Most people realize that a child cannot flush a toy dinosaur down the toilet, but there are many more seemingly innocent items that regularly get flushed into a home's septic system that, in reality, can do extreme damage. In fact, the city of Portland, Oregon stresses that the only thing that should be flushed is "human waste (urine and feces)."
1. Cigarette Butts: The filter on most cigarettes is not biodegradable. In fact, they will sit in your plumbing lines and can potentially clog your septic system. While you should have your system checked annually and pumped every three years or so, there is no need for an additional service call just for cigarette butts. Throw them out in your regular trash instead.
2. Flushable Wipes: Disposable wipes are everywhere. It is important to note that, no matter what the marketing on the package states, wipes are not flushable. Diaper wipes, glass wipes, and bleach wipes are never meant to be disposed of this way, and frequently clog the lines at both municipal water treatment plants as well as home septic systems.
3. Personal Hygiene Products: Tampons, condoms and maxi pads are regularly flushed, yet should never be disposed of in this manner. The problem is two-fold. The size and shape of these items can quickly block the plumbing lines leading to a home's septic system, and they are not biodegradable, meaning they will have to be manually removed from your septic tank at a future date. Simply disposing of personal hygiene items in your home's trash is a much better solution.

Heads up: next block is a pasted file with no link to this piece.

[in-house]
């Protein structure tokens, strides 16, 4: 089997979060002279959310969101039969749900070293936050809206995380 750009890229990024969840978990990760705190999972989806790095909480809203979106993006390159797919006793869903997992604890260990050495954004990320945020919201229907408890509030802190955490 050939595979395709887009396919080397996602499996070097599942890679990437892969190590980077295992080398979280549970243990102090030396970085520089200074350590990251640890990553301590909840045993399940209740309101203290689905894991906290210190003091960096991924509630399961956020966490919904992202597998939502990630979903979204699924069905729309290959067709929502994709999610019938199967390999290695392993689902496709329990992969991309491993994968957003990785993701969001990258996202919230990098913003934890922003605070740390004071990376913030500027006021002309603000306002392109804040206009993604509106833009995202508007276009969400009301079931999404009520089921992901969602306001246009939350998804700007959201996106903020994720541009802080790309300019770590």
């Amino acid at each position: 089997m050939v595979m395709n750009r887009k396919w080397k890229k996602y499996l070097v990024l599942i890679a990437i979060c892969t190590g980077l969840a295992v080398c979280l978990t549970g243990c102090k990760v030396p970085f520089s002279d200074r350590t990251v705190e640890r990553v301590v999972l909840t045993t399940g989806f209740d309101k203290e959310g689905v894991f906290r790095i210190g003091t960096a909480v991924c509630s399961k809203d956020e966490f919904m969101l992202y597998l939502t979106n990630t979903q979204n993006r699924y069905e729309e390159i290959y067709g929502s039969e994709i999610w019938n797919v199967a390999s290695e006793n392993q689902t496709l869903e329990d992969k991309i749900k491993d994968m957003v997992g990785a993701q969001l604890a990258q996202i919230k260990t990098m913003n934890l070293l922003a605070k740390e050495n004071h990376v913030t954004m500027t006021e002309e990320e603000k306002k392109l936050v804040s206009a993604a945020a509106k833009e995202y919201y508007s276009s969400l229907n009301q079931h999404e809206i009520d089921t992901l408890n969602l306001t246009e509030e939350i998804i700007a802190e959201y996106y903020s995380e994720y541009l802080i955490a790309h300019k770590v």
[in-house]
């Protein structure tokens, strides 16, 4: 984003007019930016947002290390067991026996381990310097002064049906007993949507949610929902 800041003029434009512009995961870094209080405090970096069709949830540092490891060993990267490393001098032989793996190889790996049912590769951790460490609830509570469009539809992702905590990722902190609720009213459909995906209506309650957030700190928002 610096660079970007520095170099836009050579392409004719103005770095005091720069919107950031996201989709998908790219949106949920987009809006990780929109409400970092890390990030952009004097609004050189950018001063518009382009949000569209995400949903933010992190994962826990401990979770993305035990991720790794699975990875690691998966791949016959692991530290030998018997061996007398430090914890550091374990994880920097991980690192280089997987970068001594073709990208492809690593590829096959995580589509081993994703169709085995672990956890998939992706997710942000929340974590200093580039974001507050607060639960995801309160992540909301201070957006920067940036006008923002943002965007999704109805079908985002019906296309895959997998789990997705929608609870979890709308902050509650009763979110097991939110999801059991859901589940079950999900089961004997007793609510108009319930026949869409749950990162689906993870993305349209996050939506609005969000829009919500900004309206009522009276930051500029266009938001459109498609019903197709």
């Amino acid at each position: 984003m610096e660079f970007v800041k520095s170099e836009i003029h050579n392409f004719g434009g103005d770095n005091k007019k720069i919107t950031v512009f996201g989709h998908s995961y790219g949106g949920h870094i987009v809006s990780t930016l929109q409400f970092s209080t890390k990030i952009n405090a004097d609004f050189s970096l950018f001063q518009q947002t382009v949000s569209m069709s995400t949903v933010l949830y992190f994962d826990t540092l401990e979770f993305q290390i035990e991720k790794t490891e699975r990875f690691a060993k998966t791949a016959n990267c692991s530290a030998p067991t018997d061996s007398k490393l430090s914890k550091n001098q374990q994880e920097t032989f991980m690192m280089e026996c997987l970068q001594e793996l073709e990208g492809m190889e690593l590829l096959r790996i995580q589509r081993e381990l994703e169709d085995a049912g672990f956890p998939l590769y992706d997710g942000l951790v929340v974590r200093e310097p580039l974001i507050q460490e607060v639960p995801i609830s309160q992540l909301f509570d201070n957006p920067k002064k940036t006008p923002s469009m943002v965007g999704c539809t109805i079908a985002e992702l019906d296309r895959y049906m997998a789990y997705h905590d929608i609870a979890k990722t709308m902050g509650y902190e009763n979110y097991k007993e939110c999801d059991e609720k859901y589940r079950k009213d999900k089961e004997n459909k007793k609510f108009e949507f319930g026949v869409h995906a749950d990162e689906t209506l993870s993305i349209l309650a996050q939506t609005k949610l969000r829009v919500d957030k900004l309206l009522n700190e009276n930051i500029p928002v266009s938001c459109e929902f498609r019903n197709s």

4. Prescription Medicine: While dumping an unused portion of medicine seems likes the responsible thing to do, it is not. In fact, your attempt to keep prescription drugs out of unwanted hands may actually lead to more people ingesting it. The problem lies in how your septic system works. Basically, the liquid waste is repeatedly filtered until it is eventually discharged back into the groundwater supply. While the liquid that is returned is safe, modern technology still does not have a way to filter that medicine out, which can eventually affect plants, aquatic life, and people. Scientific American states that municipal plants can only filter about half, but your septic system can't even claim to filter that much.
5. Diapers: Yes. Disposable diapers are disposable. That does not, however, translate to flushable. Please do not even try to flush a disposable diaper. The mess, and ensuing clog, would be almost instantaneous. Talk to experts like Rhode Island Septic Service for more information.